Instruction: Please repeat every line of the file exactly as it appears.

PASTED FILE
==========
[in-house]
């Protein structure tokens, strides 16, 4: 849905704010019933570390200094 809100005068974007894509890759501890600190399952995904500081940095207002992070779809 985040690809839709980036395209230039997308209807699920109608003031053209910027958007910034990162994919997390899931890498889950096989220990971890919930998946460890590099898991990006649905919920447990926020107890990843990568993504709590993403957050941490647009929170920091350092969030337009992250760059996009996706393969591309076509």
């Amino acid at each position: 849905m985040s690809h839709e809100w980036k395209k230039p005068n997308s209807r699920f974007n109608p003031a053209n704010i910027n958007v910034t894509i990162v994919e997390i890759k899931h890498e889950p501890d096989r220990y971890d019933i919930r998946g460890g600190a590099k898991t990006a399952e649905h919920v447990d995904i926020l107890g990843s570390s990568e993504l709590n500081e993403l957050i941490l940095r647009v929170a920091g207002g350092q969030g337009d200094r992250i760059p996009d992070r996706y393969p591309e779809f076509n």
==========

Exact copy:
[in-house]
């Protein structure tokens, strides 16, 4: 849905704010019933570390200094 809100005068974007894509890759501890600190399952995904500081940095207002992070779809 985040690809839709980036395209230039997308209807699920109608003031053209910027958007910034990162994919997390899931890498889950096989220990971890919930998946460890590099898991990006649905919920447990926020107890990843990568993504709590993403957050941490647009929170920091350092969030337009992250760059996009996706393969591309076509």
């Amino acid at each position: 849905m985040s690809h839709e809100w980036k395209k230039p005068n997308s209807r699920f974007n109608p003031a053209n704010i910027n958007v910034t894509i990162v994919e997390i890759k899931h890498e889950p501890d096989r220990y971890d019933i919930r998946g460890g600190a590099k898991t990006a399952e649905h919920v447990d995904i926020l107890g990843s570390s990568e993504l709590n500081e993403l957050i941490l940095r647009v929170a920091g207002g350092q969030g337009d200094r992250i760059p996009d992070r996706y393969p591309e779809f076509n």